Sixty-seven-year-old Richard Macdonald had a taxing sleeping pattern, waking up every one or two hours throughout the night. He’s no insomniac — his condition is much more common and affects approximately 200,000 Americans. He’s the parent of a diabetic child.
“I used to get up in the middle of the night every couple of hours and do a blood test with her asleep,” saidMacdonald, who would finger-prick his 8-year-old daughter in order to measure her glucose levels. “I got down to where I could do it without waking her up.”
Nights are the scariest moments for Macdonald — if his daughter’s glucose levels fall too low, she could fall into a coma and die in her sleep. But he no longer needs to travel to his daughter’s room every two hours, because the company that manufactures her glucose-monitoring sensor released an app that allows Macdonald to track her glucose levels constantly.
“I have my clock, and I have my iPhone plugged into the top of the clock — it’s on all night. I just open one eye, look at it where I can see the time and her blood sugar number,” Macdonald said. “No more getting out of bed, no more traipsing into her room.”
Yes, there’s an app for that.
The app, produced by Dexcom, is one of many healthcare-oriented mobile apps in a recent trend toward making medical information available on phones. Mobile medical apps allow for medical information and services to transcend the doctor’s office, thereby giving users a constant reference for tracking and improving personal health. As apps have begun to flood the medical market, health experts and government agencies struggle to regulate these products to ensure that apps do not compromise patients’ health.
Dexcom’s app technology was first cleared for approval by the FDA in January 2015. The entire system consists of a sensor that penetrates just under the skin and continuously monitors glucose levels in the tissue, which then transmits to a monitoring device worn on the person. That device additionally connects to the person’s phone; the person can designate as many as five other people who can track the glucose levels in real-time through Dexcom’s app developed for the iPhone.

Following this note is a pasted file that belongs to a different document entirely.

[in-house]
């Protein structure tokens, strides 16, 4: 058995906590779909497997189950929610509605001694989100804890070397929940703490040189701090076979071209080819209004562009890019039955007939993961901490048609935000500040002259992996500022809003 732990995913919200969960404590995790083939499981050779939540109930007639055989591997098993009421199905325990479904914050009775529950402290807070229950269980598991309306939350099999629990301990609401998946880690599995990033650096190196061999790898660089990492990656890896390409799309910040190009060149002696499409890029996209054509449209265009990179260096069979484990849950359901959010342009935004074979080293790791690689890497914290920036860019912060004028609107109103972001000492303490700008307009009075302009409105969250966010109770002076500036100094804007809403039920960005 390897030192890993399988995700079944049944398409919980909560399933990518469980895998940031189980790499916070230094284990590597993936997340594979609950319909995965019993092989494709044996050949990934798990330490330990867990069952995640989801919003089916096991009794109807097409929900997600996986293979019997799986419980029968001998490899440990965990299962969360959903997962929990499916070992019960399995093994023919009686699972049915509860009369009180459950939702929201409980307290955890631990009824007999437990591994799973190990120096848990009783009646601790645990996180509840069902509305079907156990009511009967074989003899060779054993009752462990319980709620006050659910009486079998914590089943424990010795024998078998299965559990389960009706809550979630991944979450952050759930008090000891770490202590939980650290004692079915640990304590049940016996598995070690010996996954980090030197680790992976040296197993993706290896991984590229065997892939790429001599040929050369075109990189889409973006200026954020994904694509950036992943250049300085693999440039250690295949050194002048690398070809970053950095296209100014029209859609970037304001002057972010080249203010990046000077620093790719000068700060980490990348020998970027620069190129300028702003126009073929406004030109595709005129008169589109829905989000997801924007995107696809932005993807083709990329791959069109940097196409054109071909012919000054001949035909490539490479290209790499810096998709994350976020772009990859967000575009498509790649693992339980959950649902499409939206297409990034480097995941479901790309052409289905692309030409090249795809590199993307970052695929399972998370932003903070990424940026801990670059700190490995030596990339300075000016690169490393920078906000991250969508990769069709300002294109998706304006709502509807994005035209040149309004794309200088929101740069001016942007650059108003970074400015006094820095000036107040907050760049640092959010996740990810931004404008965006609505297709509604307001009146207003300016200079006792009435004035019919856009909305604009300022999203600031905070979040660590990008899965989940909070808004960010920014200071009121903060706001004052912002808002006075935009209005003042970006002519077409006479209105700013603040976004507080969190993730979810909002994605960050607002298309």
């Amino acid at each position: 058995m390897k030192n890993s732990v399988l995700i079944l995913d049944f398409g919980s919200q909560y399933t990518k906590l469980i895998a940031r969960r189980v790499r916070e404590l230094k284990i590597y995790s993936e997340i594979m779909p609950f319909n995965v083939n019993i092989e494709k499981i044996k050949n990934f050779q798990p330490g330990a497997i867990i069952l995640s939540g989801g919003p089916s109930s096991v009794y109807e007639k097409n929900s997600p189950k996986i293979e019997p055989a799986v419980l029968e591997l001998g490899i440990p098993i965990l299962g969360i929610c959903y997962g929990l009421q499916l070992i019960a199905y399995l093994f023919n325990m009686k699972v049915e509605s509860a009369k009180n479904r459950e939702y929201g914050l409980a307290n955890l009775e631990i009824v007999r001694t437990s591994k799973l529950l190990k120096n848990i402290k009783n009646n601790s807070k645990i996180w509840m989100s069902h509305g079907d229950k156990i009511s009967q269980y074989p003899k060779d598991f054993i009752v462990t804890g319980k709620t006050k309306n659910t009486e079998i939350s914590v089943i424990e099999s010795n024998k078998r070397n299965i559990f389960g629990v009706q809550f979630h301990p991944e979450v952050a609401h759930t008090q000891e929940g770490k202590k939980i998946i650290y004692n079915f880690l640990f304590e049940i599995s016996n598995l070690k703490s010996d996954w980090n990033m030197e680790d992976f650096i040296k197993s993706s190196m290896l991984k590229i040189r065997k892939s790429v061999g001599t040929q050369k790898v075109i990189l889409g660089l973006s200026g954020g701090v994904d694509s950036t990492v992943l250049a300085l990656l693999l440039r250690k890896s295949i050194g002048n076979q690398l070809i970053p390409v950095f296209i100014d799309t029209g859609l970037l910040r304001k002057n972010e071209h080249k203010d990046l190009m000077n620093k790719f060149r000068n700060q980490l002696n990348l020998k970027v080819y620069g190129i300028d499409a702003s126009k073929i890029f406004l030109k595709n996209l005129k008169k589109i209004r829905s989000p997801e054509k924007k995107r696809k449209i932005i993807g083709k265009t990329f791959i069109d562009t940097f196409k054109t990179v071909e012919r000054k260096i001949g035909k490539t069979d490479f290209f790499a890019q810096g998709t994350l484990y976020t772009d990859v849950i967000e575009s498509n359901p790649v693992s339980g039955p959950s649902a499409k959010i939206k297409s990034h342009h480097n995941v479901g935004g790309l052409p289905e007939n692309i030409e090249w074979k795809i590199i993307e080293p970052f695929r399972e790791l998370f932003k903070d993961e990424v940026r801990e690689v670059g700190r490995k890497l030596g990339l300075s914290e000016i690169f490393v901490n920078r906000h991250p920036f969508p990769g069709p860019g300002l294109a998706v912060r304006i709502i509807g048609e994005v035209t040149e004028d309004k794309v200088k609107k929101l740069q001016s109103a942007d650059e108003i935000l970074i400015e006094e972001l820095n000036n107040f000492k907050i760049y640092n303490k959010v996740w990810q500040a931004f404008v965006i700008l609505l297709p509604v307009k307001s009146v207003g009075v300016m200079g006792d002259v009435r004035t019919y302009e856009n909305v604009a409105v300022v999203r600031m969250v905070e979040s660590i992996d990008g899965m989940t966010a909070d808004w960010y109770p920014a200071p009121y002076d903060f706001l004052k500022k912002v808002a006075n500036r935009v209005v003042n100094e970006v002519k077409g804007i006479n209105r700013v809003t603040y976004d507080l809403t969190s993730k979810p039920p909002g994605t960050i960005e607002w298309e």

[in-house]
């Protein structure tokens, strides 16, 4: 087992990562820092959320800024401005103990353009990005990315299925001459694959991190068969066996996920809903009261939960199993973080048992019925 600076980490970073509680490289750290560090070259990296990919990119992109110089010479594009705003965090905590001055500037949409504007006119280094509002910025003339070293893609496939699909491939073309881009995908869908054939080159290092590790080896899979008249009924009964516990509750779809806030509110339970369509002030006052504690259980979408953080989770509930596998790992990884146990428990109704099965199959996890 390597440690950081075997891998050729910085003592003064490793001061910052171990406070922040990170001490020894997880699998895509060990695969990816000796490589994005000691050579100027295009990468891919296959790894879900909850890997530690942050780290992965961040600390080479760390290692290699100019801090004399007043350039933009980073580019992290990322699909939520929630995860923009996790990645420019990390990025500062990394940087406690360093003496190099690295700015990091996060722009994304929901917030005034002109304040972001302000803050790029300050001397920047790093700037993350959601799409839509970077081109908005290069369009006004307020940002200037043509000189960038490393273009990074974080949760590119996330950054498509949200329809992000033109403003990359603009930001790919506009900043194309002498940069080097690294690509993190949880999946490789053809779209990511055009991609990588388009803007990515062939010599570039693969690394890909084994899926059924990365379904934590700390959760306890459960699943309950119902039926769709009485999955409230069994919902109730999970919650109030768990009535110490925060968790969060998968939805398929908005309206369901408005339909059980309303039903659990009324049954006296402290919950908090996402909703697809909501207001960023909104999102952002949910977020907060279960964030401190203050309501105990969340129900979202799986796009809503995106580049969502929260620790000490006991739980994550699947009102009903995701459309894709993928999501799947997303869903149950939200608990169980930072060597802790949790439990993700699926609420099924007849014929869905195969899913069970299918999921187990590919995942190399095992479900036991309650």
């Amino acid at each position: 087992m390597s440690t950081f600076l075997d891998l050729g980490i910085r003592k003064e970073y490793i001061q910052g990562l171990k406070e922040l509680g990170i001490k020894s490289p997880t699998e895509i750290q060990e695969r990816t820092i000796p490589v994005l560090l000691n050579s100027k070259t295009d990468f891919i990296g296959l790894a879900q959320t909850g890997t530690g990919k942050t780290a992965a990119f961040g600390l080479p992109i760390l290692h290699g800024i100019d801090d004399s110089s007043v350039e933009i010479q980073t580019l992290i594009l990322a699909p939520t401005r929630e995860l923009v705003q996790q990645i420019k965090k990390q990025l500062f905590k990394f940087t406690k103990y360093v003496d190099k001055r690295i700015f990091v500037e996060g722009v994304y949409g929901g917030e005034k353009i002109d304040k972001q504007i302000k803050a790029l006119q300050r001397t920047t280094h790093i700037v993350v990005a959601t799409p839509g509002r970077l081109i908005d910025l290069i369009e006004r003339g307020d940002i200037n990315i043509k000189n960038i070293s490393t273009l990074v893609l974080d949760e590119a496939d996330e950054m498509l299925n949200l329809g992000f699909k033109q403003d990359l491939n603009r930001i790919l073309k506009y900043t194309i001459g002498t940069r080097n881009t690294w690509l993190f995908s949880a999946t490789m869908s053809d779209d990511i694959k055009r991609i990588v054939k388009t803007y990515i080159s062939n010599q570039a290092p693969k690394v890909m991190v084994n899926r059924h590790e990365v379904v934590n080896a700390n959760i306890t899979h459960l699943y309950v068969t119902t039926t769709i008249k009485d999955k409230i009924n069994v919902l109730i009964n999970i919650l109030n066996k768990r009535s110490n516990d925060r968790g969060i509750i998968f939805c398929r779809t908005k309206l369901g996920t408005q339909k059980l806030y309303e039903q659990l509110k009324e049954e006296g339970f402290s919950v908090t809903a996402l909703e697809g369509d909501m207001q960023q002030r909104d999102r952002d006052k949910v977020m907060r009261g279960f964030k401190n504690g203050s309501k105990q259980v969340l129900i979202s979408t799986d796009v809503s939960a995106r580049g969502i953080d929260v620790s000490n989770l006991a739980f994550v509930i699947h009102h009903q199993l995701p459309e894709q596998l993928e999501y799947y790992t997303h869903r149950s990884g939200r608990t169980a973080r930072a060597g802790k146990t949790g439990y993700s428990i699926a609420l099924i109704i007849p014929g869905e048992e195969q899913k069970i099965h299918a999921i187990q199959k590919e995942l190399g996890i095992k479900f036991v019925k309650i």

Dexcom’s Share technology is a unique blend of mobile apps paired with devices that allow people to track glucose levels constantly, erasing parents’ fears of the unknown during a child’s play time in between the finger pricks and blood tests. Other apps are usually stand-alone products that don’t rely on additional devices or hardware, and quite often they are free.
Although these apps have only existed for the past few years — in tandem with the advent of smartphones — similar program-based medical references have existed for computers, palm pilots and some mobile browsers for more than a decade.
Epocrates produced its first mobile “app” for PDAs in 1999 and has been a staple drug reference for physicians ever since, allowing doctors to determine proper doses and side effects for any drug. Such medical reference apps have become a necessity for medical students as well.
Denver Brown, 30, a student in BYU’s nurse practitioner program, uses Epocrates, as well as several other apps, to refer to proper medical treatment for patients while in clinical settings.
“It’s 100 percent necessary to provide thorough, long-term assessment when I’m not familiar with something,” Brown said. “I use these apps in a clinical setting every day, and I’ll never stop using them.”
History of medicine and phone apps
Balancing medical app benefits with safety
Healthcare apps have become more patient- and user-friendly with the popularity of smartphones, allowing people to find medical information and self-administer proper healthcare without having to consult a doctor. This recent change in doctor-patient communication raises issues as to the safety of apps that could potentially deter patients from seeking healthcare from their physicians.